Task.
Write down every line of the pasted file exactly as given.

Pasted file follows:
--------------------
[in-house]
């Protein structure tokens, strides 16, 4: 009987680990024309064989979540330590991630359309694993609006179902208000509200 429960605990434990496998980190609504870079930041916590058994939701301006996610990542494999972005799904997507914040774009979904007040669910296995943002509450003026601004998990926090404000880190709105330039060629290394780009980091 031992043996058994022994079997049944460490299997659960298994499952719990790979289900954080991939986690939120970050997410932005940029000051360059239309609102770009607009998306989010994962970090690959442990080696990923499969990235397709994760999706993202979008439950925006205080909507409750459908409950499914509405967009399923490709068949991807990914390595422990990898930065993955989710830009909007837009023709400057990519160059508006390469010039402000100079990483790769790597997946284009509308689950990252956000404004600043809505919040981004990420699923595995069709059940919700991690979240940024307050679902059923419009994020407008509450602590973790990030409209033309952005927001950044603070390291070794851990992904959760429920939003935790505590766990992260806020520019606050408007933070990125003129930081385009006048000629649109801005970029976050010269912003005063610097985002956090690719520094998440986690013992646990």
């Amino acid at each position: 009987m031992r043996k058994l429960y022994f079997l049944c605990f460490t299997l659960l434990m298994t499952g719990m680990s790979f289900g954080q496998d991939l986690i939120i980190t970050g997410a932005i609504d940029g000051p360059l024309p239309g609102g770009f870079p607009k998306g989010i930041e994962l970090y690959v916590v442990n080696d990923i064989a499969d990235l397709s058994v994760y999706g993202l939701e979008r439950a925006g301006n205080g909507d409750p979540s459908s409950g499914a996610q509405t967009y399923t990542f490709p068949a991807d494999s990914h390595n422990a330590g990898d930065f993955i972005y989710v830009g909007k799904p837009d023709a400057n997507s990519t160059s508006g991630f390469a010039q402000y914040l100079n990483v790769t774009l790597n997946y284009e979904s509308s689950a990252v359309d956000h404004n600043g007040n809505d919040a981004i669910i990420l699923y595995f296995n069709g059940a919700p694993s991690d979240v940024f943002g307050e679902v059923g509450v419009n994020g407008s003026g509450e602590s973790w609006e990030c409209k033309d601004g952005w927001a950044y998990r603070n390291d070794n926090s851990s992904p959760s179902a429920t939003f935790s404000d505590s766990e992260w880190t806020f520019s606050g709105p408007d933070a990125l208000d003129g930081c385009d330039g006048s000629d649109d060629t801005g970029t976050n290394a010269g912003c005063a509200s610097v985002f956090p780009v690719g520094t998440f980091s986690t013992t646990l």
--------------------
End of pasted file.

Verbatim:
[in-house]
């Protein structure tokens, strides 16, 4: 009987680990024309064989979540330590991630359309694993609006179902208000509200 429960605990434990496998980190609504870079930041916590058994939701301006996610990542494999972005799904997507914040774009979904007040669910296995943002509450003026601004998990926090404000880190709105330039060629290394780009980091 031992043996058994022994079997049944460490299997659960298994499952719990790979289900954080991939986690939120970050997410932005940029000051360059239309609102770009607009998306989010994962970090690959442990080696990923499969990235397709994760999706993202979008439950925006205080909507409750459908409950499914509405967009399923490709068949991807990914390595422990990898930065993955989710830009909007837009023709400057990519160059508006390469010039402000100079990483790769790597997946284009509308689950990252956000404004600043809505919040981004990420699923595995069709059940919700991690979240940024307050679902059923419009994020407008509450602590973790990030409209033309952005927001950044603070390291070794851990992904959760429920939003935790505590766990992260806020520019606050408007933070990125003129930081385009006048000629649109801005970029976050010269912003005063610097985002956090690719520094998440986690013992646990």
């Amino acid at each position: 009987m031992r043996k058994l429960y022994f079997l049944c605990f460490t299997l659960l434990m298994t499952g719990m680990s790979f289900g954080q496998d991939l986690i939120i980190t970050g997410a932005i609504d940029g000051p360059l024309p239309g609102g770009f870079p607009k998306g989010i930041e994962l970090y690959v916590v442990n080696d990923i064989a499969d990235l397709s058994v994760y999706g993202l939701e979008r439950a925006g301006n205080g909507d409750p979540s459908s409950g499914a996610q509405t967009y399923t990542f490709p068949a991807d494999s990914h390595n422990a330590g990898d930065f993955i972005y989710v830009g909007k799904p837009d023709a400057n997507s990519t160059s508006g991630f390469a010039q402000y914040l100079n990483v790769t774009l790597n997946y284009e979904s509308s689950a990252v359309d956000h404004n600043g007040n809505d919040a981004i669910i990420l699923y595995f296995n069709g059940a919700p694993s991690d979240v940024f943002g307050e679902v059923g509450v419009n994020g407008s003026g509450e602590s973790w609006e990030c409209k033309d601004g952005w927001a950044y998990r603070n390291d070794n926090s851990s992904p959760s179902a429920t939003f935790s404000d505590s766990e992260w880190t806020f520019s606050g709105p408007d933070a990125l208000d003129g930081c385009d330039g006048s000629d649109d060629t801005g970029t976050n290394a010269g912003c005063a509200s610097v985002f956090p780009v690719g520094t998440f980091s986690t013992t646990l």